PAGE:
Tom Pelletier

Tom Pelletier broke onto the Maine basketball stage for Fort Kent High School as a freshman scorer who competed in the tough class A basketball division. At that time Fort Kent competed against larger schools like Presque Isle, Caribou, Stearns, and Bangor.
Tom’s amazing shooting ability and his exceptional quickness made him virtually impossible to guard. Hall of Famer Steve Pound of Stearns recalls playing against this “County” legend in 1968. Pound called him “ the best player I played against my senior year.” Tom’s high school team often found themselves undersized but he kept them in every game with dazzling shots and blurring speed. As a freshman, Pelletier averaged 17 points per game. That would increase to an impressive 26 ppg by his junior year and an unprecedented 30 ppg his final season.
A basketball junky, Tom benefited from hours in his driveway shooting at a hoop put up by his dad. All that practice paid off for Tom, who still holds the all-time scoring record at Fort Kent’s Community High School, with 1,768 points. It should be noted that Pelletier’s impressive point total is from a time before there was a three-point line in high school basketball. There is little doubt that, with a three-point line he would have put his scoring record even farther out of reach for future payers.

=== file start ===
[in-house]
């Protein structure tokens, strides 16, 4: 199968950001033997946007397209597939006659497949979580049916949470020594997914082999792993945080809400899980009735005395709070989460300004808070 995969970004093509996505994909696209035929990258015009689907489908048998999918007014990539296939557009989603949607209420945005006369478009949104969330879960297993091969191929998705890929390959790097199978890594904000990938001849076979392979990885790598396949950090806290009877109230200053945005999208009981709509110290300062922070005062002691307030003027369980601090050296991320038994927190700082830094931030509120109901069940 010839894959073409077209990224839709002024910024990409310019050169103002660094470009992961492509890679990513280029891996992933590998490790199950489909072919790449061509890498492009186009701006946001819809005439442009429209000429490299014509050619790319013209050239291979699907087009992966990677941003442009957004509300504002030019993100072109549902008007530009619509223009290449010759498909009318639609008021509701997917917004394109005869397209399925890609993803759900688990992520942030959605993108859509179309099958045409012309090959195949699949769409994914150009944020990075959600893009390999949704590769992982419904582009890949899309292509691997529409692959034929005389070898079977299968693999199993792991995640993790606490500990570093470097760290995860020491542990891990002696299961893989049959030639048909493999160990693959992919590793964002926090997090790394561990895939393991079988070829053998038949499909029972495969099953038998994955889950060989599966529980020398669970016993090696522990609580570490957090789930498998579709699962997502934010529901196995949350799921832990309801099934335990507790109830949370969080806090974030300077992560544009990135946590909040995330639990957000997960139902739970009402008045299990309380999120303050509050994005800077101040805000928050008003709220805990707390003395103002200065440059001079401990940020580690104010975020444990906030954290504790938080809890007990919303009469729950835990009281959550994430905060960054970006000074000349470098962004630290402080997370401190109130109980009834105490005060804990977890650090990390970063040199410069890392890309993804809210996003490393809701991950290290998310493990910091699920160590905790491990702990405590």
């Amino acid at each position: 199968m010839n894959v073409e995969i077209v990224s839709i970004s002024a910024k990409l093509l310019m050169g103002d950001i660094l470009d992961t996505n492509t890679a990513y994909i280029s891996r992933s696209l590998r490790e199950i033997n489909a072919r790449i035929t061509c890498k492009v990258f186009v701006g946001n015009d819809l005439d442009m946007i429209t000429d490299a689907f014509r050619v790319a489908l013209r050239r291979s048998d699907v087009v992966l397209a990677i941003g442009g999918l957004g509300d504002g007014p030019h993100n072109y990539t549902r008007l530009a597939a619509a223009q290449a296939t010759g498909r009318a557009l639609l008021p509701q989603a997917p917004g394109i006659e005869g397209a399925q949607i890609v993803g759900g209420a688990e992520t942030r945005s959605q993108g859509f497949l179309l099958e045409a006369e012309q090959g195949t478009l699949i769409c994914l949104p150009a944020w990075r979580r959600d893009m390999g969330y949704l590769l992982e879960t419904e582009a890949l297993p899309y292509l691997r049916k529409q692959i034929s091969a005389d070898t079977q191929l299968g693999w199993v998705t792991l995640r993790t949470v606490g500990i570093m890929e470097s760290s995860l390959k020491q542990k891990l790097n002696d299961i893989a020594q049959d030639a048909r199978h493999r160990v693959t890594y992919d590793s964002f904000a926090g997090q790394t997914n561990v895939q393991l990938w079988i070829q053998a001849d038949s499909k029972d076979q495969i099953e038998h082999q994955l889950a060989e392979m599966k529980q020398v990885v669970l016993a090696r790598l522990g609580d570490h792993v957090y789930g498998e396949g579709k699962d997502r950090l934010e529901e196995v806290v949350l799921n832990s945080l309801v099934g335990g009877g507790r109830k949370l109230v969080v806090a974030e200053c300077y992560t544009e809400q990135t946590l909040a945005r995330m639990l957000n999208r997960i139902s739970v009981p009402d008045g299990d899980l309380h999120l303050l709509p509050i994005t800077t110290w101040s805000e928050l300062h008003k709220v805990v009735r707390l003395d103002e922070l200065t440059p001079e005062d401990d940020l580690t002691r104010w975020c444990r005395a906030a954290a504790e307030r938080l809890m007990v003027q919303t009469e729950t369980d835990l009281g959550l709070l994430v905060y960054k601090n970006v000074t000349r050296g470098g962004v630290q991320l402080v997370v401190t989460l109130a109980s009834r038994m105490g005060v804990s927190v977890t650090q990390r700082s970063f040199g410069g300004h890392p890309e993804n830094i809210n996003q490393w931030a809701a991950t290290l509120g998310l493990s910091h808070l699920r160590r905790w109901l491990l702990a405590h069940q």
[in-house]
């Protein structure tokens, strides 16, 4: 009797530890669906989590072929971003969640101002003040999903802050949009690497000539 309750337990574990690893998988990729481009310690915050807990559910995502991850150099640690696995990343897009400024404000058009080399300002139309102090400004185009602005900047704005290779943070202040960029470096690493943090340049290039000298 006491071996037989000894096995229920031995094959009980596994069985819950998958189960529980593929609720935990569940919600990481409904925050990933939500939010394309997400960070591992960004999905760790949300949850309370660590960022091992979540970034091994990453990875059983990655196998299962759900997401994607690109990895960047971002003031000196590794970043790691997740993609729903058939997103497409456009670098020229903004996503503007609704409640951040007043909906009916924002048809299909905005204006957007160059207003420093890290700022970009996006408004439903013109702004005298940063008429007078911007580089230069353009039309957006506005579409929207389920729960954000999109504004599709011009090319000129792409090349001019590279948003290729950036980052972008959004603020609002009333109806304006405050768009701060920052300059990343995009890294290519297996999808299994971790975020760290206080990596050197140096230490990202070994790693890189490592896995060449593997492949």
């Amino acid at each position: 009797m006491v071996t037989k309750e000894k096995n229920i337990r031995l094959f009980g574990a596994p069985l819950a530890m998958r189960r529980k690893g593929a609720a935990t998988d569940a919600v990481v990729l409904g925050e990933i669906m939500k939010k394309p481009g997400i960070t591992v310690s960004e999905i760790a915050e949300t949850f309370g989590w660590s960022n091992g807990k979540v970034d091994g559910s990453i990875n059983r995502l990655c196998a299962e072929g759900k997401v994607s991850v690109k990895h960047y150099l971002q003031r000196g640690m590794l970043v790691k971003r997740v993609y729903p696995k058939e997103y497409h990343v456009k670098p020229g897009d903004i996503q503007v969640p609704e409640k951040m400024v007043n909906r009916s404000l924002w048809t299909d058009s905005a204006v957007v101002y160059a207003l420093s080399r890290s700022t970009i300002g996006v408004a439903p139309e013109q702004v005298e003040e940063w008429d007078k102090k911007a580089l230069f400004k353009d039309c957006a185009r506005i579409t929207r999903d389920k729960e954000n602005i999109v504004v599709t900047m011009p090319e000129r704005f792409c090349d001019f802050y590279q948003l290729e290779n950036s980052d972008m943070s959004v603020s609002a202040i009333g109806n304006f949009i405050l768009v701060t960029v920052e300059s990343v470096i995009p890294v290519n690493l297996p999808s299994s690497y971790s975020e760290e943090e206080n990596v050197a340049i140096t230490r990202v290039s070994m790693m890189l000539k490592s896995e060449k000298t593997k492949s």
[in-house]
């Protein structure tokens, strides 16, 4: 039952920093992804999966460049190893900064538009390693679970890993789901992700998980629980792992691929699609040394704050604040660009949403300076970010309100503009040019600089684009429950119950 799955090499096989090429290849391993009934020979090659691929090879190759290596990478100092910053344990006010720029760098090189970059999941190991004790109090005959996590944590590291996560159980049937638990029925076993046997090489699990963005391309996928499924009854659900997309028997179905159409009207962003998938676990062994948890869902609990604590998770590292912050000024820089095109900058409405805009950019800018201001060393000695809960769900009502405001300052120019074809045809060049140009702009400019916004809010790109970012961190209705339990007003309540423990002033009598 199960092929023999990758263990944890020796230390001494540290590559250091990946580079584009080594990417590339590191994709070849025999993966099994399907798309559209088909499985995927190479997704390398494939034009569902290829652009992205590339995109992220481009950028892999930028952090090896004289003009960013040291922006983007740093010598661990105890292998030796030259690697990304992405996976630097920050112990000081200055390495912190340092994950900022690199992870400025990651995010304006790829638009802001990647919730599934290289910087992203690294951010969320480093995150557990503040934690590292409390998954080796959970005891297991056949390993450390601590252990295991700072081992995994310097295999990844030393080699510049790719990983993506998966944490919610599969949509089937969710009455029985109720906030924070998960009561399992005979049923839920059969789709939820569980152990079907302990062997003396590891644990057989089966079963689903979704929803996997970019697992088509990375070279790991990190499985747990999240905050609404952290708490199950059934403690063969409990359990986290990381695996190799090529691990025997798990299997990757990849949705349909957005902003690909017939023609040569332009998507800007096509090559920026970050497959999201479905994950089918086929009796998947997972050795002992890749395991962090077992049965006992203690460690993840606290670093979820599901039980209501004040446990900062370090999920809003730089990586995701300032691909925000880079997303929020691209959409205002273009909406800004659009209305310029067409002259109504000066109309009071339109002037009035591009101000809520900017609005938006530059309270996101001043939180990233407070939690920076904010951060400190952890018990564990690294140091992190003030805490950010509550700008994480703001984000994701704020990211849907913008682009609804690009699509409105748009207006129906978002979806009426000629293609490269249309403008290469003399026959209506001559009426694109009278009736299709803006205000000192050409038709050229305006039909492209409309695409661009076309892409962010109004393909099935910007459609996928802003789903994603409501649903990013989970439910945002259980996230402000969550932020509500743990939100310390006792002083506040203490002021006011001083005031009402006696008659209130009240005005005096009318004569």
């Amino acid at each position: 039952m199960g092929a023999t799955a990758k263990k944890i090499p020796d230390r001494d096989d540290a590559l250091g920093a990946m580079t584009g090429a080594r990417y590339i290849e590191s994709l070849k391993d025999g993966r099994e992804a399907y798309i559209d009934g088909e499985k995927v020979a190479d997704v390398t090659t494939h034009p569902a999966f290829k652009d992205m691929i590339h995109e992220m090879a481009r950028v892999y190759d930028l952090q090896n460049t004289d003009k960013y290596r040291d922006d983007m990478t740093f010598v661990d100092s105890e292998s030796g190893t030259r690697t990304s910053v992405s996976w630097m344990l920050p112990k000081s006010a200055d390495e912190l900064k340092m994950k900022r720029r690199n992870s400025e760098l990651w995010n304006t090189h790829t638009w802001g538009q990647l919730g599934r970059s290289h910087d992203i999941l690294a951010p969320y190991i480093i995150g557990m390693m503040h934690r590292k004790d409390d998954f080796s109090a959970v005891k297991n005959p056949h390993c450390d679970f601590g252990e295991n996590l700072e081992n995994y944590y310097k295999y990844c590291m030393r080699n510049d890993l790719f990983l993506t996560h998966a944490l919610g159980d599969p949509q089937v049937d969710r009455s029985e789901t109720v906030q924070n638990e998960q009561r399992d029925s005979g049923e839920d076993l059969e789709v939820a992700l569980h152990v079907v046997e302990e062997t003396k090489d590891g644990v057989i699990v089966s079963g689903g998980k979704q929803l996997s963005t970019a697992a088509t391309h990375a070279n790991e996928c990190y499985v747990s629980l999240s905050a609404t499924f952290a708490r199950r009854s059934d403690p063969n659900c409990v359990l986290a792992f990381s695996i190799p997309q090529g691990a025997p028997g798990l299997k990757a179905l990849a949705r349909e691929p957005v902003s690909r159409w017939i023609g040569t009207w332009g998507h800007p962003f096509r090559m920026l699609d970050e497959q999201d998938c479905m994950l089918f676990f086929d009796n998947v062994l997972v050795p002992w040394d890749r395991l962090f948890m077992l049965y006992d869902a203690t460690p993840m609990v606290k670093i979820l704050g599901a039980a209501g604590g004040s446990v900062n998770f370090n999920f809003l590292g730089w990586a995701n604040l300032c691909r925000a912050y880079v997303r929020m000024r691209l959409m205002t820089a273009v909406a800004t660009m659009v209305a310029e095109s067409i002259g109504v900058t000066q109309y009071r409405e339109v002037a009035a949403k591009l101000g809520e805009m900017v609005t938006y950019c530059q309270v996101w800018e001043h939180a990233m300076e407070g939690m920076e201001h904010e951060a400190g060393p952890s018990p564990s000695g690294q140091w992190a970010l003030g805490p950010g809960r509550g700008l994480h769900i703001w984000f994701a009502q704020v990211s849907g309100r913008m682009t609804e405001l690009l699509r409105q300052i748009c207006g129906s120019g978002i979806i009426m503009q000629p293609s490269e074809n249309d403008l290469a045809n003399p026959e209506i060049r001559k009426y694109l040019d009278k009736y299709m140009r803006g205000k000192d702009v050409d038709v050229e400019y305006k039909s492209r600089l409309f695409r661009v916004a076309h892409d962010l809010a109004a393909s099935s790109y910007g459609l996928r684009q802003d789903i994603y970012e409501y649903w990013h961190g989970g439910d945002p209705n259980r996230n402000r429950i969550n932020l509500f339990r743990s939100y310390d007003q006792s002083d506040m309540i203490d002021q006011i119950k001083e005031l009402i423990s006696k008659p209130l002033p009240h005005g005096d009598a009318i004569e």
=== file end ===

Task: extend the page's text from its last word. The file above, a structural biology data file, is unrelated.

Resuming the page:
While none of Pelletier’s teams ever won the state title, with Sam Jordan as coach they did make it to the tournament three of the four years he played, in the much tougher Class A division.
Soccer was Pelletier’s other sports passion, which is why he chose Brown University. Like most Ivy League schools at the time, Brown was not known for its basketball prowess, but it had a “fantastic” soccer team, Pelletier said.
In 1975, Pelletier’s Brown team made it to the semifinals of the NCAA soccer tournament, losing to University of San Francisco, 2-1 in triple overtime and defeating Howard University to take third place.
After college, Pelletier studied law at the University of Maine and practiced law in Aroostook County for 20 years. Today, he is a judge for Maine’s Workers’ Compensation Board, traveling between his Fort Kent home, Caribou office and Augusta.